Super Natural: Afrobella Sends A Message to Her Teenaged Self

Teenaged Girl
Photo Credit: Getty Images

When I was six-years old, I got my first relaxer. I used to scream and cry when my mom tried to wash and comb my hair, so I guess she was at the end of her rope. She took me to a hairstylist and I remember walking out of the salon and feeling like a supermodel. My hair was so straight and so swingy! I loved my hair from the age of six until…let’s say 13. And then all of a sudden, it wasn’t good enough anymore.

Those teenage years can do a number on a girl’s self esteem. Suddenly, it didn’t matter if my mom or my aunties thought my hair looked pretty anymore. It mattered more what my friends thought. It mattered more what boys thought. I felt less than pretty, and so I started over-processing my hair. A note of advice to parents—leaving your rebellious teenage daughter alone with a creative hairstylist can lead to a case of doing the most with the least. We experimented with every color of semi-permanent hair dye you can think of, and ruined a few of my school uniforms in the process. We had fun, but fun came with a cost.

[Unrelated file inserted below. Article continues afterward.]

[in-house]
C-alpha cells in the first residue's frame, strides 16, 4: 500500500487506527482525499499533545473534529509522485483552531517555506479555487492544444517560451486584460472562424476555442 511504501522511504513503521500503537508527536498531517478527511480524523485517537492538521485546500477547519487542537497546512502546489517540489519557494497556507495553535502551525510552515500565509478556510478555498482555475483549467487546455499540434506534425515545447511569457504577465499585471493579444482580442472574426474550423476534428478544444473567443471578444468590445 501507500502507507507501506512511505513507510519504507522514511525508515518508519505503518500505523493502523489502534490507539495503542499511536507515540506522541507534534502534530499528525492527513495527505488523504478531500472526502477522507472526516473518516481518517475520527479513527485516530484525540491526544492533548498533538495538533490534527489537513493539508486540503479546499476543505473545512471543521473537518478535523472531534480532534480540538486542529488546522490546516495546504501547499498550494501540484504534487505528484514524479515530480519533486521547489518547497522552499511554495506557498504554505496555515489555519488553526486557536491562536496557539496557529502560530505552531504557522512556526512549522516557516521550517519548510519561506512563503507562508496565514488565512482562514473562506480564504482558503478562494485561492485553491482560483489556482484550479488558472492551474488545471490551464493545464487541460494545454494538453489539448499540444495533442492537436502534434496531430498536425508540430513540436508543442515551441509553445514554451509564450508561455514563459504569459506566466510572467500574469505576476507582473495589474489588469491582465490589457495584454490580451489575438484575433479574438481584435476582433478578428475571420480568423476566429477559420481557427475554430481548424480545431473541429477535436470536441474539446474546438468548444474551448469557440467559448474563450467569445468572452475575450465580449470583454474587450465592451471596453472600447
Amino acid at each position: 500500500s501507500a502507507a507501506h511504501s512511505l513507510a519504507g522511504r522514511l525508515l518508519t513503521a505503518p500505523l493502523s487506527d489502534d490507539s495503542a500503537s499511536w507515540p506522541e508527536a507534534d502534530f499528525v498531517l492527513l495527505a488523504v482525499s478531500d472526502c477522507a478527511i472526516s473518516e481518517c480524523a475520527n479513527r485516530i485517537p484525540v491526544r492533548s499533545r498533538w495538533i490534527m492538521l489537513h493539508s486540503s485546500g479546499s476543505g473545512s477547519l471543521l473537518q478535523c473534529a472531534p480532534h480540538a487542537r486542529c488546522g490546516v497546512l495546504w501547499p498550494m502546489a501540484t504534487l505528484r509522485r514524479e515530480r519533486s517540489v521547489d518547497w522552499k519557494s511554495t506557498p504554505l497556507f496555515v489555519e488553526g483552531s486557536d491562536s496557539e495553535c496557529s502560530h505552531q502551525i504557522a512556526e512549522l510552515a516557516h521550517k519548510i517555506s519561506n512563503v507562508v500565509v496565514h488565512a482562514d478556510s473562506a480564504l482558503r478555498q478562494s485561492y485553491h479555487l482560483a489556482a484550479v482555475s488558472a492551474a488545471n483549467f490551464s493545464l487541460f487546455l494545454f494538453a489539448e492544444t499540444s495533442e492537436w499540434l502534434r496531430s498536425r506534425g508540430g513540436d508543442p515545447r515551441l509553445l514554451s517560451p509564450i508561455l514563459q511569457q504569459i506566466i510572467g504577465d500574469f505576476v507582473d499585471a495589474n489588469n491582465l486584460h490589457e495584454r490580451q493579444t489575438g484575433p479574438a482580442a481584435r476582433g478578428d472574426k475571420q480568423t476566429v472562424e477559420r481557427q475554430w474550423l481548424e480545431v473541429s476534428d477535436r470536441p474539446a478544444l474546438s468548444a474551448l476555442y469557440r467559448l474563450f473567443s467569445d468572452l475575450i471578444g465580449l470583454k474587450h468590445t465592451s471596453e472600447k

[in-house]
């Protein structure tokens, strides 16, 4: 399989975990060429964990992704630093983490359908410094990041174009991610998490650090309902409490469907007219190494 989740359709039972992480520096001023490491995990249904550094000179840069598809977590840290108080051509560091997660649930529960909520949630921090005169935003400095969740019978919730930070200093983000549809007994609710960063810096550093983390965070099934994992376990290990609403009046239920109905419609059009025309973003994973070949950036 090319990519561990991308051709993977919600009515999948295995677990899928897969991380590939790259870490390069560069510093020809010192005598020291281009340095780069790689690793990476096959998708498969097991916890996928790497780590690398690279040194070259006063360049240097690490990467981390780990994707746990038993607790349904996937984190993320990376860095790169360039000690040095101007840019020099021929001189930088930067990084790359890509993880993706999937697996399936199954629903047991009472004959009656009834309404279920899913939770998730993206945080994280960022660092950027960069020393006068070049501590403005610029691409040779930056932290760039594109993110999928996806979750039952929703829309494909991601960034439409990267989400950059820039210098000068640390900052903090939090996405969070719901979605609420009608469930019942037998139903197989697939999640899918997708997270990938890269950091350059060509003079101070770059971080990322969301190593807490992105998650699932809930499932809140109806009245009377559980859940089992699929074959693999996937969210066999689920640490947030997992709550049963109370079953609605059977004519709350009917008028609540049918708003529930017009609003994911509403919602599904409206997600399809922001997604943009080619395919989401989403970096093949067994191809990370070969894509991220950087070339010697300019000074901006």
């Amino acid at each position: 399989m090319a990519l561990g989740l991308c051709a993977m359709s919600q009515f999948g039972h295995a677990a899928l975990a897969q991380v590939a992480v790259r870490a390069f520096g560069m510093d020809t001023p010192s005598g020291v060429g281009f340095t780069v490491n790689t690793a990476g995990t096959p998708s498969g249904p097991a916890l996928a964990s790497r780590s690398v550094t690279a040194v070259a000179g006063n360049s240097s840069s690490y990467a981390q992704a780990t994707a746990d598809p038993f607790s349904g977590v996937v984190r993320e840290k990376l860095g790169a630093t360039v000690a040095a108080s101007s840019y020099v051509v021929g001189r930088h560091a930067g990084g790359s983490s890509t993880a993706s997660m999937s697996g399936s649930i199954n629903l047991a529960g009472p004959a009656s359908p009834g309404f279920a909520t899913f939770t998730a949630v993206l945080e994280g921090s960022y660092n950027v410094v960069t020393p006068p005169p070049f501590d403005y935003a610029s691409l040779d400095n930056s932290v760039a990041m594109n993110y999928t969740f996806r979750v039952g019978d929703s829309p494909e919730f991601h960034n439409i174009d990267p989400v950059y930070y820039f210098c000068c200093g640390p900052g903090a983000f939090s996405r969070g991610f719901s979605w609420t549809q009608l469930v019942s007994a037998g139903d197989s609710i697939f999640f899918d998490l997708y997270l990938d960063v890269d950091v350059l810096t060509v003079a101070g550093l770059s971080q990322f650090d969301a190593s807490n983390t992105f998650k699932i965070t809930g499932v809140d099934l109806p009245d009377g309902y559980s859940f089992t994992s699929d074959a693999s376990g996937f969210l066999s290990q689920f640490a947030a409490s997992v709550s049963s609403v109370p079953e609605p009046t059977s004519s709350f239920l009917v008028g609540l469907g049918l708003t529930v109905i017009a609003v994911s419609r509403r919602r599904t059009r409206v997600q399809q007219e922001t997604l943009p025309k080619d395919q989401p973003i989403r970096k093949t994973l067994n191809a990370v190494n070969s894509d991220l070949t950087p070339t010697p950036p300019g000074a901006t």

Back then I didn’t care if my hair was healthy; I just wanted to look fly. And all that fly caught up to me big time. Because of the repeated use of relaxer and hair color, over time my hair pretty much stopped growing. It became thin and limp. I wasn’t thinking about the health of my hair or scalp at all, just the style and that process led to split ends, minimal hair growth, dull, damaged, lifeless hair and a problem with dry scalp and flakes that took me years to get over. If I could turn back the hands of time and tell myself not to do the most to my hair, I would. It took me a long time to settle into what it is right now—healthy, natural hair that has its own style and flavor that’s indelibly me, because it was who I was born to be.

Afrobella was the natural hair blogger at AOL’s Black Voices and a writer for Vogue Italia’s Vogue Black website. She has also presented keynotes at several major media expos and seminars.